While almost every factual situation and contract is different, generally speaking, a public health emergency like the coronavirus outbreak would trigger a “force majeure” clause, which typically entitles the contractor or subcontractor to a non-compensable time extension. The owner cannot recover liquidated damages and the contractor/subcontractor cannot recover delay damages in the event of late completion of the project.

However, if work on a project is suspended, due to a shutdown by a government order or if a hospital prohibits construction workers due to health concerns, a contractor or subcontractor may be able to recover both time and money. For example, AIA A201 §14.3.2 provides that there can be an equitable adjustment “of the cost and time caused by suspension.” And even if the owner has not formally issued an order of suspension, but the work is effectively shut down, the contractor or subcontractor can give notice that a “constructive suspension” has taken place, and seek both time and money.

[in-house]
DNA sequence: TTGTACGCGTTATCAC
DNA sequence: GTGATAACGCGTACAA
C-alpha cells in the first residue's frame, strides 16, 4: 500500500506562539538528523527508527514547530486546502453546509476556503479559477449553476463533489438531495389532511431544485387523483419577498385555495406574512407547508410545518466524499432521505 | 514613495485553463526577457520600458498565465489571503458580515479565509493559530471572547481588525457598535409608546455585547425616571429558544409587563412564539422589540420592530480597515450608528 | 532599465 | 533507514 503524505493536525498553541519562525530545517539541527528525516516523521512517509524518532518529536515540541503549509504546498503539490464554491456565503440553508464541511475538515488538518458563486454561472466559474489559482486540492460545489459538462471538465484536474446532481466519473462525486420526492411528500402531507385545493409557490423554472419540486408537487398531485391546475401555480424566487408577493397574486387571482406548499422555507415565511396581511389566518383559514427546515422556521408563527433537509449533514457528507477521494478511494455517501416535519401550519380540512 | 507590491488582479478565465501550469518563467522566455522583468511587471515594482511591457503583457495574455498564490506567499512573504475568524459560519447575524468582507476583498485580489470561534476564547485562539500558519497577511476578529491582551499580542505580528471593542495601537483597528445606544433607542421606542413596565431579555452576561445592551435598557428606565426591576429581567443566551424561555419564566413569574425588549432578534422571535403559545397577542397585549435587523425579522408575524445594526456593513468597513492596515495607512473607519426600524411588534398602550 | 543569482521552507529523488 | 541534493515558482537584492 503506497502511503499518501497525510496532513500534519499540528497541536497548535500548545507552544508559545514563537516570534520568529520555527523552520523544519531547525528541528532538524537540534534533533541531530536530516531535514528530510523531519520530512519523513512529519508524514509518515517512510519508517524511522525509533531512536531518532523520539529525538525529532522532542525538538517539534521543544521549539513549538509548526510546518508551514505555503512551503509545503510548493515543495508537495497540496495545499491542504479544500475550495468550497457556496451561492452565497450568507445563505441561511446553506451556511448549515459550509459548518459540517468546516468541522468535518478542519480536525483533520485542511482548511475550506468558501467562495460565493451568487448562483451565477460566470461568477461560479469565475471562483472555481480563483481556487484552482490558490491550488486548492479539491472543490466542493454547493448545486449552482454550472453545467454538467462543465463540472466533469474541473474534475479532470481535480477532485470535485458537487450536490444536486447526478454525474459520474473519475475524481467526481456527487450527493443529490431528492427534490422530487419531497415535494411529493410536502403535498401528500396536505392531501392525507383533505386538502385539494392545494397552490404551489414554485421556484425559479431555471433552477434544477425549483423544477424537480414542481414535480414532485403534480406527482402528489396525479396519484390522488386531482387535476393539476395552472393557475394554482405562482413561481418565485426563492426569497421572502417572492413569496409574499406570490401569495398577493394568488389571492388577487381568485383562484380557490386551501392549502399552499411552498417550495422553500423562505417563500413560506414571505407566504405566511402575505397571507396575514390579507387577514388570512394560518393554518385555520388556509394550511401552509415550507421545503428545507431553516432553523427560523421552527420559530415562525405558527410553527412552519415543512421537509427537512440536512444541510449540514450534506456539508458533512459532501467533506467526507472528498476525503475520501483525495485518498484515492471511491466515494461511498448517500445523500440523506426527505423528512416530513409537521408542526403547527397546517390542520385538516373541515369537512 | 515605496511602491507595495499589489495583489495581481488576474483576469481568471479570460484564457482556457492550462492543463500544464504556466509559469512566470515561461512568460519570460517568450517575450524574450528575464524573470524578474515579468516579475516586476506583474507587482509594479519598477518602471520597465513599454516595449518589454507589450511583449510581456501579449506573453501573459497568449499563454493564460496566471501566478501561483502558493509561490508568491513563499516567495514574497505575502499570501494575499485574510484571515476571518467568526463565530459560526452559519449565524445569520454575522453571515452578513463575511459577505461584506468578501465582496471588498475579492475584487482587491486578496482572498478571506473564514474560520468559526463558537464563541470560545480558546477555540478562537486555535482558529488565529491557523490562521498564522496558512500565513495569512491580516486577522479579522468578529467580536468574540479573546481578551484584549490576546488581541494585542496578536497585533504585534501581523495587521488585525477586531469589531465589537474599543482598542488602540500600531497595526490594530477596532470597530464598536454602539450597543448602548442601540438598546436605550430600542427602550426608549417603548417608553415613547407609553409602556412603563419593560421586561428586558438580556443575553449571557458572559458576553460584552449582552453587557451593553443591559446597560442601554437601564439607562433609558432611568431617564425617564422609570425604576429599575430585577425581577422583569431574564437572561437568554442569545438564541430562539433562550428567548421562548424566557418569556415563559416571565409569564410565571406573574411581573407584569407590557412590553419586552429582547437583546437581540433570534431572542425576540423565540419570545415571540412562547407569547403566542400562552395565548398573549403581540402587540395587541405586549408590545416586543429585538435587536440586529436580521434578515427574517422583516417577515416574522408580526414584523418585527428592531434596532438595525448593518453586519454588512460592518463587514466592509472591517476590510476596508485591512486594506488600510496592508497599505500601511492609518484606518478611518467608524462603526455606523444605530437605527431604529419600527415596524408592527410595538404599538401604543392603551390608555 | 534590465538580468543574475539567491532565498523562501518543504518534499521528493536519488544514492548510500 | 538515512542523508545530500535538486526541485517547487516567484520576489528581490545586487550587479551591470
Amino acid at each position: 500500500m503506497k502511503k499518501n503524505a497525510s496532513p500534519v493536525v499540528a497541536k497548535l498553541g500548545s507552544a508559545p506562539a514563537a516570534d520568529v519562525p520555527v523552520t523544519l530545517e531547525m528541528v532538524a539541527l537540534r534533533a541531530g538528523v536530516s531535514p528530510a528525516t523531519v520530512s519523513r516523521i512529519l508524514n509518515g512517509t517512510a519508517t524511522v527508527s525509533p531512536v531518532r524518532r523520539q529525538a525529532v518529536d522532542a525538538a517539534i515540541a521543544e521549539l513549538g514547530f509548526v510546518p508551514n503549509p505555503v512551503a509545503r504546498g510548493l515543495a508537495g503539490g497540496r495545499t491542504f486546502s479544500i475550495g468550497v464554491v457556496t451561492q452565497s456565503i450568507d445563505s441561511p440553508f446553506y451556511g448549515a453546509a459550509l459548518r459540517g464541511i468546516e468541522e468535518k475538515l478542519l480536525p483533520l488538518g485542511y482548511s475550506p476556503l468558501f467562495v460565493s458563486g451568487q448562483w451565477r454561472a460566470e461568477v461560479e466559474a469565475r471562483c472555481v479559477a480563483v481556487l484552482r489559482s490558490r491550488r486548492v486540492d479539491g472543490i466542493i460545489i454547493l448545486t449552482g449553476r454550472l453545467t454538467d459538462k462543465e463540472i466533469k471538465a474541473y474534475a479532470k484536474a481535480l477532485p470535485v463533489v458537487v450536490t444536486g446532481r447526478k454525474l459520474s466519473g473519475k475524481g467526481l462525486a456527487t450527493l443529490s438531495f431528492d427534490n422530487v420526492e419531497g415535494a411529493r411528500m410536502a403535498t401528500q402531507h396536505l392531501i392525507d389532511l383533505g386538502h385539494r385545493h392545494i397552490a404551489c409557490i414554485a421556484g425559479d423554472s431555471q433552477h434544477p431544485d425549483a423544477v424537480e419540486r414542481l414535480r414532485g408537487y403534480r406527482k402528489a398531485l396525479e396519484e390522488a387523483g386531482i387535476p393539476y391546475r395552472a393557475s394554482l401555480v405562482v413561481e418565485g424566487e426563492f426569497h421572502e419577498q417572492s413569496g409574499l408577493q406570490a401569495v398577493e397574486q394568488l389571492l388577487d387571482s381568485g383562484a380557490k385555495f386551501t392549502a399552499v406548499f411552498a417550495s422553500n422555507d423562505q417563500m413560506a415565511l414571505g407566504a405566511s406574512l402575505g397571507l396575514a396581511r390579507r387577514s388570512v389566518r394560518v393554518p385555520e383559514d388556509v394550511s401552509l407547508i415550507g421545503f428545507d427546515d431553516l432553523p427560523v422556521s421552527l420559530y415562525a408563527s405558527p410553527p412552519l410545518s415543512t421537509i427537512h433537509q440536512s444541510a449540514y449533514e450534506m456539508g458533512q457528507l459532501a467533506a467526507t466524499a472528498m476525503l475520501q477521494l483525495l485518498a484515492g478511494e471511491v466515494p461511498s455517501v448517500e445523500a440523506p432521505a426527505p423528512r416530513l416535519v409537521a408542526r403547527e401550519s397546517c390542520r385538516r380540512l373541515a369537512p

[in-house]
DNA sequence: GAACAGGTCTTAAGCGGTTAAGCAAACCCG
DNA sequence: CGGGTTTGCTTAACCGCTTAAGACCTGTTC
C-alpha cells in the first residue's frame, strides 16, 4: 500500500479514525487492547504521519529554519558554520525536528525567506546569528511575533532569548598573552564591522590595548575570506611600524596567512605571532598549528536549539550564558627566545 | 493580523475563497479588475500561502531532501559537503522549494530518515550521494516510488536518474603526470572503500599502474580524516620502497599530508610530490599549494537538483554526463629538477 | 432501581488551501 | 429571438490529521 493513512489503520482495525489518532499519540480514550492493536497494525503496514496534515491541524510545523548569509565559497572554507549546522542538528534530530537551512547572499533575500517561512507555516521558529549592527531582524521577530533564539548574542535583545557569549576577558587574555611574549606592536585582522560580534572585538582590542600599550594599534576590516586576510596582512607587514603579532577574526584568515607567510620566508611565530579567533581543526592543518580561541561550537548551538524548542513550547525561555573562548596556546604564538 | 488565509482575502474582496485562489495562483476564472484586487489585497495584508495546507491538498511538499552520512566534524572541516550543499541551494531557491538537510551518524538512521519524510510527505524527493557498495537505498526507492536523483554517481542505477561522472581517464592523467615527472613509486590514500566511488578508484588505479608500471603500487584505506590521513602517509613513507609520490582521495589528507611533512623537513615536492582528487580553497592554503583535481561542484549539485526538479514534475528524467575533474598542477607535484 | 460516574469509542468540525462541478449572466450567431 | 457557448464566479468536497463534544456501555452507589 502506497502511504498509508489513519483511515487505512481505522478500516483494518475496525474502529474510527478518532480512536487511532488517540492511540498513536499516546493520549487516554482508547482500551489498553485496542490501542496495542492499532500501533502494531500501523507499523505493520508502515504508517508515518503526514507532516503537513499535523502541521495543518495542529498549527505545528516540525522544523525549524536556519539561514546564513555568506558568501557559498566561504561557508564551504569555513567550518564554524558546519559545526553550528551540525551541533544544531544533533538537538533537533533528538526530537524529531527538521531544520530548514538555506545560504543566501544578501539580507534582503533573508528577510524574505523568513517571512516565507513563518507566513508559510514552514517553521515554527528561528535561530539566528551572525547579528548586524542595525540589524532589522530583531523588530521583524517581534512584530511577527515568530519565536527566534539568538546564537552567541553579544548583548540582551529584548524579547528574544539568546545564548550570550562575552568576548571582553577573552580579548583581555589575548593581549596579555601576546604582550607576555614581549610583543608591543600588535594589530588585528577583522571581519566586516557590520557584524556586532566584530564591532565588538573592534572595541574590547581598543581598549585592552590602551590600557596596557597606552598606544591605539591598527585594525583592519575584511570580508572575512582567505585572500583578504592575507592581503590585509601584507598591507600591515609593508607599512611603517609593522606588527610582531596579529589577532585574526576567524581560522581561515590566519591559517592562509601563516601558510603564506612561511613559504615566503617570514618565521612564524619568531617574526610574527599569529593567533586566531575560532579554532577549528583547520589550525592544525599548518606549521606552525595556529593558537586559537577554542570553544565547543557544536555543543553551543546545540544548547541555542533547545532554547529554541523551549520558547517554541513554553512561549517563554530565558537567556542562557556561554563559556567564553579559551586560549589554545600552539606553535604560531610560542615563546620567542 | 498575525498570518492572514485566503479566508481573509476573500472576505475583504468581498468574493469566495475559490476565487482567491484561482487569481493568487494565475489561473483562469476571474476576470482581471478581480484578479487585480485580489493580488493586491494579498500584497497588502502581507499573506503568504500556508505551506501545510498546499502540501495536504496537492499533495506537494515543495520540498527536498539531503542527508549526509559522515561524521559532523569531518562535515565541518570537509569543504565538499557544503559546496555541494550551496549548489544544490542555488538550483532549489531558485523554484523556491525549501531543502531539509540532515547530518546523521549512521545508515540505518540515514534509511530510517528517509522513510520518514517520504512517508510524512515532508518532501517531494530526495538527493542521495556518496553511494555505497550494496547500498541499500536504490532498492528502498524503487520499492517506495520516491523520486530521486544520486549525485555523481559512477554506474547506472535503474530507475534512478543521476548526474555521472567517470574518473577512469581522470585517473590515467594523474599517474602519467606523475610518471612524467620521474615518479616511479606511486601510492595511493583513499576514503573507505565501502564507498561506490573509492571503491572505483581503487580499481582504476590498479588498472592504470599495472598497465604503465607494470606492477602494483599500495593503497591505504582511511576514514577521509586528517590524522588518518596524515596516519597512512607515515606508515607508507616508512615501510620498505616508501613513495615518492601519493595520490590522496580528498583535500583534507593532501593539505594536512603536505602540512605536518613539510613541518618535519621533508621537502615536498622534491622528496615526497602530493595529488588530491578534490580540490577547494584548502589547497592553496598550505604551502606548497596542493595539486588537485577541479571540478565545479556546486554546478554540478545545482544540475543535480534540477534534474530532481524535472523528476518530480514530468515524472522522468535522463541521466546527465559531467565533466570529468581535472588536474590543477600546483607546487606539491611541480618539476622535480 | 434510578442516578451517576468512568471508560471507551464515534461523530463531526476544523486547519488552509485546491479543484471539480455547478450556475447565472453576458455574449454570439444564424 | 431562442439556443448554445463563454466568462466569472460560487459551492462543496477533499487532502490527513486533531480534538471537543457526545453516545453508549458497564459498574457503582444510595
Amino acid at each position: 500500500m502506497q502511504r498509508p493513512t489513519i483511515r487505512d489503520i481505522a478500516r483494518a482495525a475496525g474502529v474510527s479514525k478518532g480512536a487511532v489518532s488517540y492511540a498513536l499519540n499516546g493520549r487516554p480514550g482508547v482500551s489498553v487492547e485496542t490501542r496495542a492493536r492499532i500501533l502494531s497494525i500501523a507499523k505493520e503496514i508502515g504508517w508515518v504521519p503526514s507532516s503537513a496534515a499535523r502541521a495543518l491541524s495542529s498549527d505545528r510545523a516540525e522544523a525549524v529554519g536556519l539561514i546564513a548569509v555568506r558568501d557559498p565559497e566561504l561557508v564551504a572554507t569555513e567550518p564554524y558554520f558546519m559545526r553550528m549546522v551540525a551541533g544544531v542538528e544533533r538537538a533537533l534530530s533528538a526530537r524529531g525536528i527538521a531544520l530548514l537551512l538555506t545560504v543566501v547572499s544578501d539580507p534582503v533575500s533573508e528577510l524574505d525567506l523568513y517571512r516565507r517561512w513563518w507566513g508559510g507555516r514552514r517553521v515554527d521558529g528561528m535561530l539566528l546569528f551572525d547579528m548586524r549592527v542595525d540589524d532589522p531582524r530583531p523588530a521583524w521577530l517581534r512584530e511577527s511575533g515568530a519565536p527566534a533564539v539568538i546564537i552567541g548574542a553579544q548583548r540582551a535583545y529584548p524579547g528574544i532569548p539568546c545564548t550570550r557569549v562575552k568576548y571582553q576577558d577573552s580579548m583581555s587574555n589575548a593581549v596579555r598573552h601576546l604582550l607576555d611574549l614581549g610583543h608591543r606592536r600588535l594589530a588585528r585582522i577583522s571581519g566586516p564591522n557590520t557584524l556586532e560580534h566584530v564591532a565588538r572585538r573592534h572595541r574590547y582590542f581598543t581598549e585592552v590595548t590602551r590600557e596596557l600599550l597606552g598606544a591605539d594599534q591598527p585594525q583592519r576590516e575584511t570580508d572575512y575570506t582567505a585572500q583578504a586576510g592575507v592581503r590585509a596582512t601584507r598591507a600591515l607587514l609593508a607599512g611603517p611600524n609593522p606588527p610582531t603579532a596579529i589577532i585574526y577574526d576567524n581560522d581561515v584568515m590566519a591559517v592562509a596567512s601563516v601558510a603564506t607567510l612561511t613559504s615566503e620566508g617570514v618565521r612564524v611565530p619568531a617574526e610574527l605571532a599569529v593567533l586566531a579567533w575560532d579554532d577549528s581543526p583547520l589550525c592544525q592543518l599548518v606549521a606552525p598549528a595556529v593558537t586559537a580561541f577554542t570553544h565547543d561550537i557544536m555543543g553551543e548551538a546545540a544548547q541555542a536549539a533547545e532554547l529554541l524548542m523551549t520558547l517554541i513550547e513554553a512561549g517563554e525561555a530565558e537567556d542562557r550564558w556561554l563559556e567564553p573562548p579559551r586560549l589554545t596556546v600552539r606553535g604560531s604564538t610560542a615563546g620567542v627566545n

In addition, Ohio projects are subject to the Fairness in Construction Contracting Act – O.R.C. §4113.62(c) – which makes “no damage for delay” provisions unenforceable if “the cause of the delay is a proximate result of the owner’s or contractor’s act or failure to act.” While the impacts of the coronavirus pandemic may not be caused by anyone, if there is a solid argument that the cause had anything to do with an owner or contractor’s actions (such as when a hospital restricts or bars construction work to protect its patients or health care workers), there may be an argument that the contractor/subcontractor can recover additional compensation, as well as time.